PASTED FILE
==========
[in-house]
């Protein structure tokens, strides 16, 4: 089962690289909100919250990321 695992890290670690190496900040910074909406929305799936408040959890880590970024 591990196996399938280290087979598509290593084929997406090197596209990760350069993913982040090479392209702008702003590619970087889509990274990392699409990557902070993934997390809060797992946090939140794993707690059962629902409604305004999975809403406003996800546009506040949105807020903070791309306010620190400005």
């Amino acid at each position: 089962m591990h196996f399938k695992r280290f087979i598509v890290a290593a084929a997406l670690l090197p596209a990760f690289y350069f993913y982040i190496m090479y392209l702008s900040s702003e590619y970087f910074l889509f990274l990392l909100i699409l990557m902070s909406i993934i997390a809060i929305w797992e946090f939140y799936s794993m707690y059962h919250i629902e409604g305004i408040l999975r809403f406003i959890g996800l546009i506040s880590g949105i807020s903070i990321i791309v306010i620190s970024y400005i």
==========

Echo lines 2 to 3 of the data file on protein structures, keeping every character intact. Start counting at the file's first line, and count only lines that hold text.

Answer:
């Protein structure tokens, strides 16, 4: 089962690289909100919250990321 695992890290670690190496900040910074909406929305799936408040959890880590970024 591990196996399938280290087979598509290593084929997406090197596209990760350069993913982040090479392209702008702003590619970087889509990274990392699409990557902070993934997390809060797992946090939140794993707690059962629902409604305004999975809403406003996800546009506040949105807020903070791309306010620190400005």
């Amino acid at each position: 089962m591990h196996f399938k695992r280290f087979i598509v890290a290593a084929a997406l670690l090197p596209a990760f690289y350069f993913y982040i190496m090479y392209l702008s900040s702003e590619y970087f910074l889509f990274l990392l909100i699409l990557m902070s909406i993934i997390a809060i929305w797992e946090f939140y799936s794993m707690y059962h919250i629902e409604g305004i408040l999975r809403f406003i959890g996800l546009i506040s880590g949105i807020s903070i990321i791309v306010i620190s970024y400005i």